Bronco Spotlight: Brooke Aernouts
Preschool Director at the Refugee Education Center
I manage the day-to-day operations of a preschool and Early Head Start classroom. We partner with a local early childhood agency to recruit and enroll vulnerable children from the community, specifically children of refugee status or background, to provide a quality early childhood education experience. My job encompasses staff hiring, onboarding, and professional development, classroom management, and community engagement.
What is the most rewarding and the most challenging part of your job?
The most rewarding part of my job is the relationships I've gotten to develop - with my teachers, with the families, and especially with the children. There's nothing better than a big hug from a child who is happy to see you and knows you love and care about them. The most challenging part of my job is when I can't make everything happen for everyone just the way they need it. Sometimes, based on funding or enrollment or other factors, we have to make compromises that don't always meet every single need. Finding ways to be creative and flexible and make preschool work for everyone is something that excites me daily about my job.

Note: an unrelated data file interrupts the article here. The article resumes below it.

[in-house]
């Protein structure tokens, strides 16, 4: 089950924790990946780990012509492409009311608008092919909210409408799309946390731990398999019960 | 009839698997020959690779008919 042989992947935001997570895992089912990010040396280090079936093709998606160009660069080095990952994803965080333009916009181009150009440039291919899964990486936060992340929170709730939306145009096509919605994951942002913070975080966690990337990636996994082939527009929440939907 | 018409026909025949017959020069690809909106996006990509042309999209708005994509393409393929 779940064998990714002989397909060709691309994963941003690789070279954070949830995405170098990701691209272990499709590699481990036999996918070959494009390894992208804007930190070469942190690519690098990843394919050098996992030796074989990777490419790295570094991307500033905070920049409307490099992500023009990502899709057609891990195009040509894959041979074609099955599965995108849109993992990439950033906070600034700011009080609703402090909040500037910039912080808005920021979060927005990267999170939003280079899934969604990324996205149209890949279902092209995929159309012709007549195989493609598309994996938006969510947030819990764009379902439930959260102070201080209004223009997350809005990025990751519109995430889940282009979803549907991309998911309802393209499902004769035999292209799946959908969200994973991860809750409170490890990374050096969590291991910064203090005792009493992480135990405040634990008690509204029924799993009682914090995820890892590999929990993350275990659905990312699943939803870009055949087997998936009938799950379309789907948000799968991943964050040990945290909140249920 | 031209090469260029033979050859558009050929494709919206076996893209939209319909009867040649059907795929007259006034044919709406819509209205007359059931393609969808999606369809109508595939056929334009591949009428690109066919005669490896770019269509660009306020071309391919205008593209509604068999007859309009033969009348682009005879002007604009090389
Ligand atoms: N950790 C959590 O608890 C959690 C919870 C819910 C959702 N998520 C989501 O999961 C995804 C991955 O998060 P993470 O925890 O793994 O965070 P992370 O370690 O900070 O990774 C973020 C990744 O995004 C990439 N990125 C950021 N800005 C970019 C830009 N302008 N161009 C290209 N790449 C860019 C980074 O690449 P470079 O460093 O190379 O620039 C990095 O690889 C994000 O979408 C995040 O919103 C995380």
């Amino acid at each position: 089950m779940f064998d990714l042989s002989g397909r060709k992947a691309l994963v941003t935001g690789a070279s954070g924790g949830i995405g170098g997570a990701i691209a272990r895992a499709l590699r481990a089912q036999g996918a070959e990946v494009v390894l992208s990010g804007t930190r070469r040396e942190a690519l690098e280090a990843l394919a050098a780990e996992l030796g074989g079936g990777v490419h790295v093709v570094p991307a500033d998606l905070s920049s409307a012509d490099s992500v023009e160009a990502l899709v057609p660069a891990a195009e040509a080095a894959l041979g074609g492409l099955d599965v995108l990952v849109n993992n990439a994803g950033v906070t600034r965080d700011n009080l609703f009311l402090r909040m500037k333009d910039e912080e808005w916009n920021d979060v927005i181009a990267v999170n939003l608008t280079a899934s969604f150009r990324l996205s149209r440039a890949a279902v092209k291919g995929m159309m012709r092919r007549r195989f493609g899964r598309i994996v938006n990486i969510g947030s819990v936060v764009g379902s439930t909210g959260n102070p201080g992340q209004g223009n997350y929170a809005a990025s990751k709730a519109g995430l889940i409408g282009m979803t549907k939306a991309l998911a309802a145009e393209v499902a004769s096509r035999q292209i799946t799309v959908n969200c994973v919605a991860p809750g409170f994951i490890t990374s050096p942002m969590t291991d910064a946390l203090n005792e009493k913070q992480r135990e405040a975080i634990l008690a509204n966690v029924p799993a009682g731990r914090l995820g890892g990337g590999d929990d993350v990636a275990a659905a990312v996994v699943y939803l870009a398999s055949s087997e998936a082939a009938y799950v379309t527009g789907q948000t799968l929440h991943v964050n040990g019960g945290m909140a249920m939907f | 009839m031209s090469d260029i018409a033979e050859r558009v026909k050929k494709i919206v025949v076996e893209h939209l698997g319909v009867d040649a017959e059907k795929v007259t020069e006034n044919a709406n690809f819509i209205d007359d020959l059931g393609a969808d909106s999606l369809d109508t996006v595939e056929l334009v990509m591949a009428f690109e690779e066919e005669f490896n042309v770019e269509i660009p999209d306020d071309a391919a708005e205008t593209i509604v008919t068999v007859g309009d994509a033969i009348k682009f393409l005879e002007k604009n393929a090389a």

What activities, resources, or people helped you prepare for your career?
Hands down, my experience working with Dr. Andrea Smith, both as an advisor and a professor, shaped my passion for this field and propelled me forward to keep doing better and keep learning and pursuing knowledge. She was endlessly encouraging, deeply engaged in our growth as her students, and knowledgeable about seemingly everything in this field. If she didn't know the answer, she would find it for us. Her follow-through is impeccable and I attribute the majority of my success at Western to her guidance.
What advice do you have for others pursuing a career similar to yours?
Early Childhood Education is an ever evolving universe. There are always new things to learn, new people coming to the forefront, curricula being developed, legislation being passed. Spend time reading about the issues impacting early childhood. Talk to people who are working in the classroom and people who are writing the rules and standards. Read the work of others who have spent time in the field. There's always going to be something new to learn that you didn't know before.